Henry E. Rohlsen Airport ( IATA: STX, ICAO: TISX, FAA LID: STX) is a public airport located six miles (10 km) southwest of Christiansted on the island of St. Croix in the United States Virgin Islands. The airport is named after Henry E. Rohlsen, a St. Croix native who was one of the [1 ] Tuskegee Airmen during World War II.
It is a small international airport that hosts mainly inter-
Caribbean flights. The airport, which was a hub for Aero Virgin Islands in the 1970s and 1980s, has the capability to receive jets up to the size of the Boeing 747s. In 1996, was renamed Henry E. Rohlsen Airport. Alexander Hamilton International Airport
History [ edit ]
World War II, the United States Army Air Forces Sixth Air Force stationed the 12th Bombardment Squadron ( 25th Bombardment Group) at the airport for antisubmarine patrols flying B-18 Bolo aircraft from November 8, 1941 to November 10, 1942.
Historically, a number of airlines operated scheduled passenger jet service into St. Croix in the past. These air carriers included
Air Florida with Douglas DC-9-10s, Caribair with McDonnell Douglas DC-9-30s, Eastern Airlines with Boeing 727-100s, 727-200s and 757-200s, Midway Airlines with Boeing 737-200s, Pan Am with Boeing 727-200s and Trans Caribbean Airways with Boeing 727-200s. One air carrier that has served St. Croix for many years is [2 ] American Airlines. In 1974, American was serving the airport with Boeing 707 and Boeing 727-100 jetliners with nonstop flights to New York City. In 1994, American was operating [3 ] Airbus A300-600R wide body jets into St. Croix with nonstop service to Miami. A [4 ] Boeing 747 carrying relief supplies during the aftermath of Hurricane Marilyn landed at the airport.
Facilities and aircraft [ edit ]
Henry E. Rohlsen Airport covers an area of 1,455 acres (589 ha) which contains one
asphalt paved runway (10/28) measuring 10,004 ft × 150 ft (3,049 m × 46 m). For the 12-month period ending September 30, 2013, the airport had 36,287 aircraft operations, an average of 99 per day: 68% air taxi, 25% general aviation, 6% scheduled commercial and 1% military. In the same period, there were also 36 aircraft based at this airport, including 11 single-engine, 15 multi-engine, 5 jets, four military aircraft and one helicopter. [1 ]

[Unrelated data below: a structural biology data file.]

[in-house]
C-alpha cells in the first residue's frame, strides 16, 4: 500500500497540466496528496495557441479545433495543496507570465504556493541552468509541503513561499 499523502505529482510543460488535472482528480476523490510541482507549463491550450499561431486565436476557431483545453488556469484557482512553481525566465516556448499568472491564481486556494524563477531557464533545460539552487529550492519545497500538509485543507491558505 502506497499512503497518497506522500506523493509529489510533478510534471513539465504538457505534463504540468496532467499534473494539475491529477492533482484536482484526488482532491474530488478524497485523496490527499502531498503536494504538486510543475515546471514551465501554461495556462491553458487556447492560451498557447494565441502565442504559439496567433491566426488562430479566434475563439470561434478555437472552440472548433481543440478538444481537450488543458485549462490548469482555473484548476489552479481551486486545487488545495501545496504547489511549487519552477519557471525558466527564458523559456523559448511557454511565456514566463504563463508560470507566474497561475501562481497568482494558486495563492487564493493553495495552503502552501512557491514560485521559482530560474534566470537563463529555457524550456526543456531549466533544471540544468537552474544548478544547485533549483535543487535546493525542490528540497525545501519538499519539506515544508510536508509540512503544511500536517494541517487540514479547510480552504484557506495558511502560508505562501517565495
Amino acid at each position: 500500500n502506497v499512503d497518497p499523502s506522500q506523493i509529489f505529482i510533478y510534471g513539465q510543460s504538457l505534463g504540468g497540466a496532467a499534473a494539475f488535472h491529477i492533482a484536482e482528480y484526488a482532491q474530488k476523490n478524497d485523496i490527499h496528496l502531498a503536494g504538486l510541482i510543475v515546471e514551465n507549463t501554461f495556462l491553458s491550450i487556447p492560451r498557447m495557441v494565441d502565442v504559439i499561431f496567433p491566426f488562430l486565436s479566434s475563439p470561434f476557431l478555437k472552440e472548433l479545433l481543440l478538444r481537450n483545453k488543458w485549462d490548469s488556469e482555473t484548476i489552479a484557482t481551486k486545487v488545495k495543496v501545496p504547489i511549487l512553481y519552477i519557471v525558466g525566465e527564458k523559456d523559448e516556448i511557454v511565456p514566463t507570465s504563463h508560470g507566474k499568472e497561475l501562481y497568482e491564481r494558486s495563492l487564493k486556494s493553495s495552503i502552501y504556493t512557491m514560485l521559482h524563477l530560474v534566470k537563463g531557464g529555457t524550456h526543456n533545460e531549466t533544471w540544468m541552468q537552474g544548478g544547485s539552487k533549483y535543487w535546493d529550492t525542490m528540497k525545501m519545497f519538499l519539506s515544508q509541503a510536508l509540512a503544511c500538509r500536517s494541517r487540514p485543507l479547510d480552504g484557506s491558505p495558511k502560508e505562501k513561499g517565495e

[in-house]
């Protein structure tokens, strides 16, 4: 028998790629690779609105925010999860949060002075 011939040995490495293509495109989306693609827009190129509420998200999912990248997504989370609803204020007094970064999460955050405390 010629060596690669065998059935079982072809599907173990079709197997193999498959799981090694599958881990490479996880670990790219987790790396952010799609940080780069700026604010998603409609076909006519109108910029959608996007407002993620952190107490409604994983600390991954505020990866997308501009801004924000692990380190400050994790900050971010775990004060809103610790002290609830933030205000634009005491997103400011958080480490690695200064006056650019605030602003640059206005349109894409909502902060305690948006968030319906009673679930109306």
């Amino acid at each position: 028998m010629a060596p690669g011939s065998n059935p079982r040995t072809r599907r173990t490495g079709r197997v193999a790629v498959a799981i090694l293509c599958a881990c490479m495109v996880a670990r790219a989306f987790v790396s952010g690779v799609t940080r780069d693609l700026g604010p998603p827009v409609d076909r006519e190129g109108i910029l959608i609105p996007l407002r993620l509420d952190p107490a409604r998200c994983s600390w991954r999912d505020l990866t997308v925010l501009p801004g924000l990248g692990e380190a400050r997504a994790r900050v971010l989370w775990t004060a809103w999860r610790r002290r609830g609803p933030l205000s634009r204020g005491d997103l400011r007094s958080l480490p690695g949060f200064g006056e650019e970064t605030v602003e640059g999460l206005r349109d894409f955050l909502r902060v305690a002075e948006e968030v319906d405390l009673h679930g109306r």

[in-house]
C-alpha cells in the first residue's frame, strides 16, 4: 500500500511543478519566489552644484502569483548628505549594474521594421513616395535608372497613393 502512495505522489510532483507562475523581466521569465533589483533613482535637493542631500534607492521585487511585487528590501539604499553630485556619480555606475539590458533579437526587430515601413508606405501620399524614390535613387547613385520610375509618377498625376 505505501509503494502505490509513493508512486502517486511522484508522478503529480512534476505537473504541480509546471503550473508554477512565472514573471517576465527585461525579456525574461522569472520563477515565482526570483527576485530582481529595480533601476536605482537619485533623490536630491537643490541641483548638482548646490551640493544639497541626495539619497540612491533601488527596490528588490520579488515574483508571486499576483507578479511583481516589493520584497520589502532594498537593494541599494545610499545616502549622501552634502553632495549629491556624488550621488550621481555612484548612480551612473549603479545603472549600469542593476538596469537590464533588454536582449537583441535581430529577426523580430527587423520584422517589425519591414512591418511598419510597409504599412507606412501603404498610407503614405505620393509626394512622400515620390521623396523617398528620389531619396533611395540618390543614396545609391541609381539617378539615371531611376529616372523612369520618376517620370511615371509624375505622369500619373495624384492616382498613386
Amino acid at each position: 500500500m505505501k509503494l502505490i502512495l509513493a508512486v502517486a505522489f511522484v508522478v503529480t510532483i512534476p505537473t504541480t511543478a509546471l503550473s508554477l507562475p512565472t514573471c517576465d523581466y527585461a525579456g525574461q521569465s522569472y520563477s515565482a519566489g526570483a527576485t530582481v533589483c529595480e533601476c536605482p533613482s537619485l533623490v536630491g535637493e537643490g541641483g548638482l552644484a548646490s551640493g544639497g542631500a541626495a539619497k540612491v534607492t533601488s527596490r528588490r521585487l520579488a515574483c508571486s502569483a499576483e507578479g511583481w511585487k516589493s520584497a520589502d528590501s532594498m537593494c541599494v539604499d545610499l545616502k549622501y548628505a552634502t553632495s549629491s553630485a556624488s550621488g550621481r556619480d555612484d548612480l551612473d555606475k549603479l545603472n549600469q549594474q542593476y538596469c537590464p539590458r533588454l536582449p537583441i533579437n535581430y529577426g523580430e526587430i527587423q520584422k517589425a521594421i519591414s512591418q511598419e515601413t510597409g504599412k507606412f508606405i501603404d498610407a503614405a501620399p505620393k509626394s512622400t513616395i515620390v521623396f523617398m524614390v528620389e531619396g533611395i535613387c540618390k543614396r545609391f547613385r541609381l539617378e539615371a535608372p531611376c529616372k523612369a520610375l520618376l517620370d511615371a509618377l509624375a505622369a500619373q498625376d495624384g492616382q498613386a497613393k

Airlines and destinations [ edit ]
Saint Thomas, San Juan, Vieques
Dominica-Canefield, Nevis, Sint Eustatius
Seasonal: Atlanta (begins December 20, 2014)
Dominica-Canefield, Saint Lucia, Sint Maarten (begins October 2014), Saint Kitts (begins October 2014)
Antigua, Sint Maarten (resumes October 29, 2014)
Seasonal charter: Billund (begins November 2014), Copenhagen (begins October 2014)
San Juan, Saint Thomas
Sea Flight Airlines
Top destinations [ edit ]
Busiest from St. Croix to U.S. and its territories
(STX inbound & outbound passengers) (February 2012 – January 2013) [5 ]
San Juan 77,080
American Eagle, JetBlue, Seaborne Airlines, Cape Air
St. Thomas 35,040
Cape Air, Seaborne Airlines, Seaflight
Cape Air, Seaborne Airlines
Cargo airlines [ edit ]
Incidents [ edit ]
On July 24, 1979,
Prinair Flight 610 crashed shortly after takeoff from Alexander Hamilton Airport. One crew member and seven passengers were killed. [6 ]
References [ edit ]
This article incorporates public domain material from websites or documents of the Air Force Historical Research Agency.
^ a b c FAA Airport Master Record for STX ( Form 5010 ), effective July 5, 2007 PDF
^ http://www.departedflights.com, Official Airline Guides (OAGs) dated Nov. 15, 1979 and July 1, 1983; http://www.airchives.net, Caribair system timetables; http://www.timetableimages.com, July 7, 1969 Trans Caribbean Airways system timetable
^ http://www.departedflights.com, Dec. 1, 1974 American Airlines system timetable
^ http://www.departedflights.com, Oct. 1, 1991 Official Airline Guide (OAG), St. Croix-Miami schedules
^ "Data Bank 28IS – T-100 and T-100(f) International Segment Data, U.S. and Foreign Air Carriers Traffic and Capacity Data – 6-Month Restricted (U.S. Point and Foreign Point): January 2012 CD". 2011 . Retrieved June 30, 2012.
^ Accident description at the Aviation Safety Network
External links [ edit ]